Red face of the Week

Who’s this?

I’m from Northern Ireland, twenty eight years old, and can resist anything except temptation, flattery or money.

Yes, that’s right it’s ‘Lenin’ of Lenin’s Tomb. For those who haven’t come across him before he’s a student who blogs in support of the Respect Coalition and Hezbollah. For the purpose of what comes next you’ve got to remember he is also a tiresomely typical Stopper in that he thinks most of the world’s problems are caused by American foreign policy, and that pretty much anyone who stands up to it is to be supported politically.

Who are his favourite writers?

Slavoj Zizek; Ellen Meiksins Wood; Robert Brenner; Benno Teschke; Franco Moretti; Alain Badiou; Ernesto Laclau; Anthony Giddens (circa 1980s); Alex Callinicos; Terry Eagleton; David Harvey; Foucault; Perry Anderson; Samir Amin; Jaqueline Rose; bell hooks; Gramsci; Gregory Elliot; Alistair MacIntyre; Martti Koskenniemi; Edward Said; Partha Chatterjee; Gayatri Chakravorty Spivak; Peter Gowan; Noam Chomsky; Aime Cesaire.

Very impressive comrade, but whose name is that at the head of the list indicating his position as the most favourite one of ‘Lenin”s favourite writers?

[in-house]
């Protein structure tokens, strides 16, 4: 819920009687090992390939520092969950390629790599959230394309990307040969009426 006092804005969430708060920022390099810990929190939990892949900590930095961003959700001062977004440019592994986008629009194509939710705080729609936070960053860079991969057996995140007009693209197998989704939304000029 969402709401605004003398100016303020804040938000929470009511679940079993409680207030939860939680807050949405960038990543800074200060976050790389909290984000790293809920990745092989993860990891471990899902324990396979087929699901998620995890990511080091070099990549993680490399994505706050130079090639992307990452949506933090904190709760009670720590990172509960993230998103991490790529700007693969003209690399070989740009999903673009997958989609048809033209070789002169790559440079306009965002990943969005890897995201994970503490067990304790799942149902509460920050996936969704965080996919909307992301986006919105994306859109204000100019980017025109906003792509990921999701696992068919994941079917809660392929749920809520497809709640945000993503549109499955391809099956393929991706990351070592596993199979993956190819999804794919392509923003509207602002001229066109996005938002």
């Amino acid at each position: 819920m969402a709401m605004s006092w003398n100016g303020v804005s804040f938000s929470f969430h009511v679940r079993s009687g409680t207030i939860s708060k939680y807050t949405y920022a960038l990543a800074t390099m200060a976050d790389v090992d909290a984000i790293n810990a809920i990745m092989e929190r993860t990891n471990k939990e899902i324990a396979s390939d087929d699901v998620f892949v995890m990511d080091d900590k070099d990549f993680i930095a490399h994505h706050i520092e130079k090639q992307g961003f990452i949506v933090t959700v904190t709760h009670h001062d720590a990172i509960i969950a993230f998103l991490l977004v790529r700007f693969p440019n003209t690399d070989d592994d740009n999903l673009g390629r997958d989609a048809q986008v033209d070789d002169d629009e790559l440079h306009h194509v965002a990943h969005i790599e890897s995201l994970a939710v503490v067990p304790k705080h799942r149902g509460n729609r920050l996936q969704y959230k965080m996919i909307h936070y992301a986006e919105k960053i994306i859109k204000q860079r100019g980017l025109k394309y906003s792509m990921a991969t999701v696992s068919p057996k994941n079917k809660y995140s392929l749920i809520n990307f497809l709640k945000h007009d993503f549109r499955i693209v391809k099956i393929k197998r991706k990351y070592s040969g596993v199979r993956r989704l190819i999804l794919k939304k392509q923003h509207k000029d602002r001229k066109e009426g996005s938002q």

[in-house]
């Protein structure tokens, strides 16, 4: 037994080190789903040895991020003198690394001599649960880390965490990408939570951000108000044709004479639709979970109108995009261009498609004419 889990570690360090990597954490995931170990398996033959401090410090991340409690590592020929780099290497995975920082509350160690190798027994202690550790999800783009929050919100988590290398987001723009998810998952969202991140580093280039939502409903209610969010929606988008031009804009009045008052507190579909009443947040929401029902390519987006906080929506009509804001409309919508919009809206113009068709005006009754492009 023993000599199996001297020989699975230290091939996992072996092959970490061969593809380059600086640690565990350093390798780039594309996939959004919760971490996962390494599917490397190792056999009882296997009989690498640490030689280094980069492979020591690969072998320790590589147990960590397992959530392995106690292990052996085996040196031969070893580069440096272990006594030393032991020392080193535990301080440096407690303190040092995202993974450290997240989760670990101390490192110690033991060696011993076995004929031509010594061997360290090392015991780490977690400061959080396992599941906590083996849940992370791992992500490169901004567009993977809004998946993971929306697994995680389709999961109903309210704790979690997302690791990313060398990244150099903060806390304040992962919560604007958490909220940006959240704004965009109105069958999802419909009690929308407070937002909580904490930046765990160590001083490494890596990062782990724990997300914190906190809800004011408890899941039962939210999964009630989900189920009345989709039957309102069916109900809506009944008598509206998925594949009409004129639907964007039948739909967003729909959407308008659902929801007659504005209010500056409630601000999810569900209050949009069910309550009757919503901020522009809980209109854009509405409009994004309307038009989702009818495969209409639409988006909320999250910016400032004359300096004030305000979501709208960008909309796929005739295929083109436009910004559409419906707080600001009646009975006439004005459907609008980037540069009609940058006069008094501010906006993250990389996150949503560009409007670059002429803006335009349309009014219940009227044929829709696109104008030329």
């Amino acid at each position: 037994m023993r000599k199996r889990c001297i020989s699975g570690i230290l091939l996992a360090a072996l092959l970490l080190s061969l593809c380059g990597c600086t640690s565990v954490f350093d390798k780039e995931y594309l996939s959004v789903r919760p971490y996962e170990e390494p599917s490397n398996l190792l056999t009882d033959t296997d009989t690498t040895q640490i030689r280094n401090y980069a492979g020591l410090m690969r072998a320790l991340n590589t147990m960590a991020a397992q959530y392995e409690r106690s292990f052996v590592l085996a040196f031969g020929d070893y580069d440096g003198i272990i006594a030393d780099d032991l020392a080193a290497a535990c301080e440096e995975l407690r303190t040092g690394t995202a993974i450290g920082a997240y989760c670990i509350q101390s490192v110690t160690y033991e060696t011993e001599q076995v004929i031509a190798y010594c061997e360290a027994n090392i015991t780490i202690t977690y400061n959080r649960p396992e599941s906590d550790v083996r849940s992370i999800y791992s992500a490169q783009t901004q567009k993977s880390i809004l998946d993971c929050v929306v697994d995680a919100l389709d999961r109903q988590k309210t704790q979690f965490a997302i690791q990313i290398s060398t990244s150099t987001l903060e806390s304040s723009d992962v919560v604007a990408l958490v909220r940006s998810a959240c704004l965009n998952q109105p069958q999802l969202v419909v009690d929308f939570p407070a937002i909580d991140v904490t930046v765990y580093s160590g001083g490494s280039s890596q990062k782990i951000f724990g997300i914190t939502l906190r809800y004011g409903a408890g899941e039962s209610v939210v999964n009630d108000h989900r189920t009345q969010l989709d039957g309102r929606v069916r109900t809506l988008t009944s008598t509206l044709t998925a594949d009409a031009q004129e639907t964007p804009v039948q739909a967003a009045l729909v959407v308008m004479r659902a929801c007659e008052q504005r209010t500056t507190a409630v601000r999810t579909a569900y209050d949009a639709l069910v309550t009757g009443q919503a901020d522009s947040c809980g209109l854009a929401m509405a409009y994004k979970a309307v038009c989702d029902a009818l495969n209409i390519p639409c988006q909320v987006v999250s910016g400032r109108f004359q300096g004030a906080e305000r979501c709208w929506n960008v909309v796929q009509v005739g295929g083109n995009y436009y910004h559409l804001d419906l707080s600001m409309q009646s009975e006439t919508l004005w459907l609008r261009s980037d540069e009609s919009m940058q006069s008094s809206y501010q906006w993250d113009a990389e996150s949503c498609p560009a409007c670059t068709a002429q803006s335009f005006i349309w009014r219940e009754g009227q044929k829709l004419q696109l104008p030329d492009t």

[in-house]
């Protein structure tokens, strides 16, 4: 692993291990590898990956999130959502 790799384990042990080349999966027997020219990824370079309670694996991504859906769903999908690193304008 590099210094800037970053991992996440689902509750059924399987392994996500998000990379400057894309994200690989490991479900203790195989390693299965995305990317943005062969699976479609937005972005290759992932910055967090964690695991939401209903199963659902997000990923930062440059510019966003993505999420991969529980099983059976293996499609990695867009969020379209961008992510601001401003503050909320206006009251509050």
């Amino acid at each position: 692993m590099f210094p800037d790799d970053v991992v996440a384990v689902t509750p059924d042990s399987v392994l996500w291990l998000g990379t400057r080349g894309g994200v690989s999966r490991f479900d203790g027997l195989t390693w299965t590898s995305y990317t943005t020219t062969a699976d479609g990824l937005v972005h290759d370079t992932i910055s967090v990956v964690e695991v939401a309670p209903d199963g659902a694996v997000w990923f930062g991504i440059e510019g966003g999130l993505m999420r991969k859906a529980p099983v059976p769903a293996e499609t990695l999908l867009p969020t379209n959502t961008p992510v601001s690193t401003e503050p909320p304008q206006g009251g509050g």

Can it be the same Slavoj Zizek who wrote this in the New York Times earlier this week?

The United States as a global policeman — why not? The post-cold-war situation effectively called for some global power to fill the void. The problem resides elsewhere: recall the common perception of the United States as a new Roman Empire. The problem with today’s America is not that it is a new global empire, but that it is not one. That is, while pretending to be an empire, it continues to act like a nation-state, ruthlessly pursuing its interests. It is as if the guiding vision of recent American politics is a weird reversal of the well-known motto of the ecologists — act globally, think locally.

Surely not. After all Lenin’s Tomb is resolutely against American imperialism and this Zizek fellow seems to be arguing in favour of a massive increase in its reach.

Maybe it’s a different Zizek – perhaps the one who complained about ‘the interminable procrastination’ of an armed Western response to a certain recently dead Central European hard man, and who said in the Independent on April 24 1999 ‘I definitely support the bombing’ of Milosevic’s regime by Nato.’

Blimey. Bomber Zizek.

Note to Lenin: we’d all be more impressed with your reading list if you’d shown at least some evidence of opening the pages of the works of the writers listed, rather than simply regurgitating the names of currently fashionable social theorists without first checking whether they were slavering imperialist warmongers with a fetish for bombing runs.

What a chump.

Hat tip: BC